Several patriots are considered “founding fathers” of the United States. One, however, stands apart as the founding father – George Washington. And while that honor is as particularly fitting given that Washington had no biological children, you might be surprised to learn that America was not Washington’s only child.
Washington played a significant role in raising his wife’s two children, as well as two grandchildren and several other relatives. So as we celebrate Father’s Day, we can look to Washington as a story, and an example, of personal as well as national fatherhood.
When he married the widow Martha Dandridge Custis in 1759, Washington immediately stepped into the role of father and legal guardian of her two young children. And rearing John (Jacky) Parke Custis and Martha (Patsy) Parke Custis proved to be difficult duty, albeit for different reasons.
Washington had an air of formality, even with children, but he was more at ease with girls than boys, and he found it easy to dote on and spoil his adopted daughter. Patsy, however, began to show signs of epilepsy when she was six. The Washingtons consulted several physicians and tried an assortment of medical and non-medical remedies, but none that worked. Patsy died in 1773 at the age of 17.
Washington wrote and spoke lovingly of Patsy and grieved over her death, but he had a more contentious relationship with Jacky. Governing men, Washington often pointed out, was much easier than governing boys, and Jacky was his case in point.
In his epic biography of Washington, Ron Chernow described Jacky as “a foppish boy, lazy, wayward, and indulged by his mother” and noted that he “shared few traits with his energetic stepfather, and their temperamental differences only aggravated matters.”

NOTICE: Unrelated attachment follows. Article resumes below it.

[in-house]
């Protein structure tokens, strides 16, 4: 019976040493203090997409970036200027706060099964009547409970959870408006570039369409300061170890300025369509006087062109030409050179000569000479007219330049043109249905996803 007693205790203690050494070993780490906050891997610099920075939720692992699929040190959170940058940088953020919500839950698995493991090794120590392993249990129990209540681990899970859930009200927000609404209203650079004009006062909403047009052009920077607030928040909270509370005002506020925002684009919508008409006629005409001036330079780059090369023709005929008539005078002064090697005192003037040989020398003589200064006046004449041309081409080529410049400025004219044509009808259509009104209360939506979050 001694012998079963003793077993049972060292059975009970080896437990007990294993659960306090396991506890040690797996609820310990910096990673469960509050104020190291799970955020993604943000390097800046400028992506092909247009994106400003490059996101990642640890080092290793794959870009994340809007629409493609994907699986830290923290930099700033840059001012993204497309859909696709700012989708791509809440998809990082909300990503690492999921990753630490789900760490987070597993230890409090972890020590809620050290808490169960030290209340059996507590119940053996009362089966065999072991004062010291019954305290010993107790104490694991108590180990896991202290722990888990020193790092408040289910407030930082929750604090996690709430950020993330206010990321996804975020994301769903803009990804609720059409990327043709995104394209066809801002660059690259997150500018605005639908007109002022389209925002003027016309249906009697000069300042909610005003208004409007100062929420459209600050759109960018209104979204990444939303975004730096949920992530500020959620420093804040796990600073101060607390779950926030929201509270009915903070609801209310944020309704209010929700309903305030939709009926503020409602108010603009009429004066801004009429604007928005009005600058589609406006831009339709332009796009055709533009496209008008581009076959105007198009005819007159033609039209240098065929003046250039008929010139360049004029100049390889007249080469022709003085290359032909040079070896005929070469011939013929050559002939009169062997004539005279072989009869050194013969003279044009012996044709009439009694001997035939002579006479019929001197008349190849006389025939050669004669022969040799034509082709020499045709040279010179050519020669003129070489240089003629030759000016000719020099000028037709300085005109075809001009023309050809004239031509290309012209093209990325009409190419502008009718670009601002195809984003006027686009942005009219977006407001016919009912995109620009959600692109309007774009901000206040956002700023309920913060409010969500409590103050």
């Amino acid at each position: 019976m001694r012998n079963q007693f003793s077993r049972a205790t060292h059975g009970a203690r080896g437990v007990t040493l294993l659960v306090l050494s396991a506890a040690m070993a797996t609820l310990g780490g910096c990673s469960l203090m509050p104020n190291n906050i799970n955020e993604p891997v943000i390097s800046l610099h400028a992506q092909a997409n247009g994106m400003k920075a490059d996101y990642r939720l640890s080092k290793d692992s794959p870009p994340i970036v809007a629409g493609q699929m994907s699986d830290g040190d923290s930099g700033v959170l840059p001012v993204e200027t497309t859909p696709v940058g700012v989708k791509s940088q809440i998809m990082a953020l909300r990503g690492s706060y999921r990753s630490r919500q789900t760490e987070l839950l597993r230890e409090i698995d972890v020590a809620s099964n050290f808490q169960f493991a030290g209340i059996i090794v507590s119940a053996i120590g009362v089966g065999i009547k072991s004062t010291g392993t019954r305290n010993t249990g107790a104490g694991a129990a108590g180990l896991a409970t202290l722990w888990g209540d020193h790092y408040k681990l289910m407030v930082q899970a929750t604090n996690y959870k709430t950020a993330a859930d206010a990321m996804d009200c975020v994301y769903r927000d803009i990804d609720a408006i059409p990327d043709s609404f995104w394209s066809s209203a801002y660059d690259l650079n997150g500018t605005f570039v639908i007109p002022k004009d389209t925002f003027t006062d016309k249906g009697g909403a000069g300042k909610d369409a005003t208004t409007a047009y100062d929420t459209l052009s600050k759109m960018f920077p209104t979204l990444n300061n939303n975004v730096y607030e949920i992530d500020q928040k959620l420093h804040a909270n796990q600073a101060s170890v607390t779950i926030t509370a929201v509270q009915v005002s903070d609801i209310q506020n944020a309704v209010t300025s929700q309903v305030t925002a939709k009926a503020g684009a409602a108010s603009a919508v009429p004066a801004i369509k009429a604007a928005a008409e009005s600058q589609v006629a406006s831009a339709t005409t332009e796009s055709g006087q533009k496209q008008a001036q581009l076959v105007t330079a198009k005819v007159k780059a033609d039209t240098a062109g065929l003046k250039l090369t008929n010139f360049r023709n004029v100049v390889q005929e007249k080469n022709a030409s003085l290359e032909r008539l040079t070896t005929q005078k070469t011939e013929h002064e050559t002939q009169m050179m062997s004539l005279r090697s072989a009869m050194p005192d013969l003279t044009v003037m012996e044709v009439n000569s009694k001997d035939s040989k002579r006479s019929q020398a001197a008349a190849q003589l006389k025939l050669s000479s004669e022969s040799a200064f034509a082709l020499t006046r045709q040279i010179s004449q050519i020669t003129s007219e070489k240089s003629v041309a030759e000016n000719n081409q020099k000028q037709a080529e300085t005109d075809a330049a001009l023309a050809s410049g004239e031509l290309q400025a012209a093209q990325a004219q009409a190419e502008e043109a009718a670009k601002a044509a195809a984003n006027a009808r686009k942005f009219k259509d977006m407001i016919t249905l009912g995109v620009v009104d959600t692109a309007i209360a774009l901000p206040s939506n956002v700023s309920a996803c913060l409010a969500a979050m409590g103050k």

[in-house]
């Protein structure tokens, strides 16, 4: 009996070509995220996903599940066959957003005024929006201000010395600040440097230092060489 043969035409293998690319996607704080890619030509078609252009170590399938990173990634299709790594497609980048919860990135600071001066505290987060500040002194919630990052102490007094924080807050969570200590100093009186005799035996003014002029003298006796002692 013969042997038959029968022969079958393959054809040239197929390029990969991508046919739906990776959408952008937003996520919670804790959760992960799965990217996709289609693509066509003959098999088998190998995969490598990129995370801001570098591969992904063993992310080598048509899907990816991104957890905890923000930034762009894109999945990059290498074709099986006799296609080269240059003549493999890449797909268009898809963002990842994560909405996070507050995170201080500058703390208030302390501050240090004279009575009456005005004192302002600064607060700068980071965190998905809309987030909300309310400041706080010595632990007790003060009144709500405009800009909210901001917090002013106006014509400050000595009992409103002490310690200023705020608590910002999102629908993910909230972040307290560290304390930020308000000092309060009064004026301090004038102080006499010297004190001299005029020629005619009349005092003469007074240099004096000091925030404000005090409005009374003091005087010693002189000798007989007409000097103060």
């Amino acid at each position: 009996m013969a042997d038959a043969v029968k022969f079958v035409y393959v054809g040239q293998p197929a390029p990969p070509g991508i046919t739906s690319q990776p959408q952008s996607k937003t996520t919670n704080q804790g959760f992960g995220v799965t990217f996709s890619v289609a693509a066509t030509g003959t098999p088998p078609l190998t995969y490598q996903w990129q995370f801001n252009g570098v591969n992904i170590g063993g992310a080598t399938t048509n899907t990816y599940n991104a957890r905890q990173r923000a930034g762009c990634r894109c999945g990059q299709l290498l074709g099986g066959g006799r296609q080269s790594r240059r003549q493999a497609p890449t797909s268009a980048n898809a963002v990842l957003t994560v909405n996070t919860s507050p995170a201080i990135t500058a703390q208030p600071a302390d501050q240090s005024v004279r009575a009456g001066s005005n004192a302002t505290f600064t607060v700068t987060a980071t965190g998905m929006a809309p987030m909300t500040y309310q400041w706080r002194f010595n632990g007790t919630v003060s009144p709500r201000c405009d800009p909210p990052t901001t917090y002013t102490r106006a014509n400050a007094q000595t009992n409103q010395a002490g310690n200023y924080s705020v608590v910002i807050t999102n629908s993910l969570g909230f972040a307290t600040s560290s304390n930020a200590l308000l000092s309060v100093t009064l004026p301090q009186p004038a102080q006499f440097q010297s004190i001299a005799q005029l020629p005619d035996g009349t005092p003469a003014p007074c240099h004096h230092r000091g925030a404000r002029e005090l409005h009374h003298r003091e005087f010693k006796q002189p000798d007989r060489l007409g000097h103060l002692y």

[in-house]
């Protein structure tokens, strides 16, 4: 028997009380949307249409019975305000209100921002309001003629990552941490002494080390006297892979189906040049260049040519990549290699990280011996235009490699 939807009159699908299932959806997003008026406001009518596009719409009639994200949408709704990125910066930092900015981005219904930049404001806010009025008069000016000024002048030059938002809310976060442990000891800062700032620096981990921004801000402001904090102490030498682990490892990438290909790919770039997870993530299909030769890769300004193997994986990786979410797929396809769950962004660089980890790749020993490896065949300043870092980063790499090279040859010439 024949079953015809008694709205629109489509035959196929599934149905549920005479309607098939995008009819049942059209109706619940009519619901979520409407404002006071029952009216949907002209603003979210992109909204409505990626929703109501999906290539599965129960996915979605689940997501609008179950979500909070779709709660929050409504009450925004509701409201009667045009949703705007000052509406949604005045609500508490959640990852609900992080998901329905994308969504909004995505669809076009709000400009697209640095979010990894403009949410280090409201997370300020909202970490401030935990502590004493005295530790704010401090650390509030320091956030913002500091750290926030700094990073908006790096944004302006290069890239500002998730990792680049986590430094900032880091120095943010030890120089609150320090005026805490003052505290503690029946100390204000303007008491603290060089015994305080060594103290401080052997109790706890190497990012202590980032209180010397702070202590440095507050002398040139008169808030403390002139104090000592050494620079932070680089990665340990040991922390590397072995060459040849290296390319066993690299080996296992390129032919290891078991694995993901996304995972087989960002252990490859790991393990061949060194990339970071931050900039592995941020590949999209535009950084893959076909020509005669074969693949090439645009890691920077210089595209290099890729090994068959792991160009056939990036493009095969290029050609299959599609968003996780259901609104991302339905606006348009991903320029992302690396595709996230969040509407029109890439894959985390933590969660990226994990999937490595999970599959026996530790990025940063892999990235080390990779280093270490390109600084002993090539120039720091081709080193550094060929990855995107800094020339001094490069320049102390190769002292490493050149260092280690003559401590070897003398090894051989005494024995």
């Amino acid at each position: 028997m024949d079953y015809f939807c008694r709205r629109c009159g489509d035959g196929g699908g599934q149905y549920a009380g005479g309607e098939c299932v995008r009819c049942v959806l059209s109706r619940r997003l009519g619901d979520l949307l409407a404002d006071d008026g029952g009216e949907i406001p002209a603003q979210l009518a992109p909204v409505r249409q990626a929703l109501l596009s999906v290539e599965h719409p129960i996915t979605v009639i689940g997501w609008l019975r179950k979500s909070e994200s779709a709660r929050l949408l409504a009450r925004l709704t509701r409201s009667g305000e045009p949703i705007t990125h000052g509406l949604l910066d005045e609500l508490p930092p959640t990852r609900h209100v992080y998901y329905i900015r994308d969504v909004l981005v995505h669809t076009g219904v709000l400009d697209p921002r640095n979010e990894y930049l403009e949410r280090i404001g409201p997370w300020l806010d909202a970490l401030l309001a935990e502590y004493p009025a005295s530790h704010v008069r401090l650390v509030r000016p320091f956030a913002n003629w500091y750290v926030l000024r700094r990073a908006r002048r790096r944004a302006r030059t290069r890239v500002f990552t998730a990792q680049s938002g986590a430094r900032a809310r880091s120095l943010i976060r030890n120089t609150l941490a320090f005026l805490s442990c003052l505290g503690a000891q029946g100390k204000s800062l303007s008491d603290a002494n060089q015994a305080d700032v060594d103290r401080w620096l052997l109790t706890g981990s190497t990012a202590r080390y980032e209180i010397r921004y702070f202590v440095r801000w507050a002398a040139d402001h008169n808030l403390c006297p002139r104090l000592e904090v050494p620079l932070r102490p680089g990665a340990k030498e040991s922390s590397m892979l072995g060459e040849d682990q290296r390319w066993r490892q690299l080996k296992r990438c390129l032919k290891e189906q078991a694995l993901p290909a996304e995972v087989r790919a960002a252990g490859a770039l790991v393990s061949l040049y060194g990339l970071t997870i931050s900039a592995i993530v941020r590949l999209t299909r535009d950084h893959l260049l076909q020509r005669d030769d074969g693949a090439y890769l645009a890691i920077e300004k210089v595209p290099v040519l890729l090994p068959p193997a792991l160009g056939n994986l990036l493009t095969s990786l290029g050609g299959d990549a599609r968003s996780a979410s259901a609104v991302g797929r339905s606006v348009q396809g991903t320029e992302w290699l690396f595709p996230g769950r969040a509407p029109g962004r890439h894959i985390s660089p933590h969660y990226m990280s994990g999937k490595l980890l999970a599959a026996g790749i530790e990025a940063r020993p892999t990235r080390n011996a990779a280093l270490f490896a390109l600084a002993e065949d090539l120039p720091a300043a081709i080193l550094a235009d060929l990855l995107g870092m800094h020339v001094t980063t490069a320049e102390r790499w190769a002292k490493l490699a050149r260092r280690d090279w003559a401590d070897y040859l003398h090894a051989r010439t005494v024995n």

Jacky, the heir to his biological father’s considerable fortune, gravitated toward hunting, cockfights, horse races, and girls. He spurned Washington advice, as well as all attempts to provide him with the of formal education Washington longed for but never had.
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Washington arranged for Jacky to attend boarding schools and then King’s College (Columbia), but he spent much of his time socializing rather than studying. And in 1774, not long after his sister’s death, the 19-year-old Jacky quit college to marry a 16-year-old Maryland socialite, Eleanor Calvert.
Jacky’s lack of discipline and education made him a poor manager of his family’s wealth, but in time he grew to appreciate his stepfather’s “parental care,” as he put it in a letter in 1776 to Washington that Chernow quotes.
“It pleased the Almighty to deprive me at a very early period of life of my father, but I cannot sufficiently adore His goodness in sending me so good a guardian as you Sir,” Jacky wrote to Washington. “Few have experienc[e]d such care and attention from real parents as I have done. He best deserves the name of father who acts the part of one.”
It was Washington’s actions, even if underappreciated at times, that made him a father. He might not have always done the best thing, but it seems he consistently did his best.
When Jacky died of camp fever in 1781 while serving as a civilian aide to Washington, he and Eleanor already had four children. George and Martha informally adopted the two youngest, both under the age of two, and raised them as their own.
“These two adopted children reciprocated the intense love they received,” Chernow wrote, “and treated George and Martha more as adored parents than as grandparents.”
So, what do we take from Washington’s story?
The main lesson to me is that leaders lead wherever they are called to lead. As a general, as president, and as a father, Washington embraced responsibility, made difficult decisions, persevered through tragedies and frustrations, and gave the best of what he had to the benefit of others. We would expect nothing less from the father of a nation. And while he had no biological children, he deserved the name of father because he acted the part.
Top image: Andrew W. Mellon Collection, National Gallery of Art, Washington, D.C. The Washington Family by Edward Savage (1789–1796). Wikimedia Commons